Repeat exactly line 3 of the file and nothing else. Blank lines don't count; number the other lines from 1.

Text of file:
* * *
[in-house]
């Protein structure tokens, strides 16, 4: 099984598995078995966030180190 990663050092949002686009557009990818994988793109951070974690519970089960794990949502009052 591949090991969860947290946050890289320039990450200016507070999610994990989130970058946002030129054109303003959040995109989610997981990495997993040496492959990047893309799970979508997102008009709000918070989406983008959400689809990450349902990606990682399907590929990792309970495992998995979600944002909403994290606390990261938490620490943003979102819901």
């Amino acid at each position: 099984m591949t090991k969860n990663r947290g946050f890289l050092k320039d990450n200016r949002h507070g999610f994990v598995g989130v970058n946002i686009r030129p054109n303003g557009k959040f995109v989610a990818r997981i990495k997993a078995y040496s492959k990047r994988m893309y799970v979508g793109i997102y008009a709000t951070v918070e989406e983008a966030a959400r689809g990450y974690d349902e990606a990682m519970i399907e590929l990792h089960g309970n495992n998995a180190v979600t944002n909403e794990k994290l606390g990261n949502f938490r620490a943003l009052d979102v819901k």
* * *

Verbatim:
């Amino acid at each position: 099984m591949t090991k969860n990663r947290g946050f890289l050092k320039d990450n200016r949002h507070g999610f994990v598995g989130v970058n946002i686009r030129p054109n303003g557009k959040f995109v989610a990818r997981i990495k997993a078995y040496s492959k990047r994988m893309y799970v979508g793109i997102y008009a709000t951070v918070e989406e983008a966030a959400r689809g990450y974690d349902e990606a990682m519970i399907e590929l990792h089960g309970n495992n998995a180190v979600t944002n909403e794990k994290l606390g990261n949502f938490r620490a943003l009052d979102v819901k």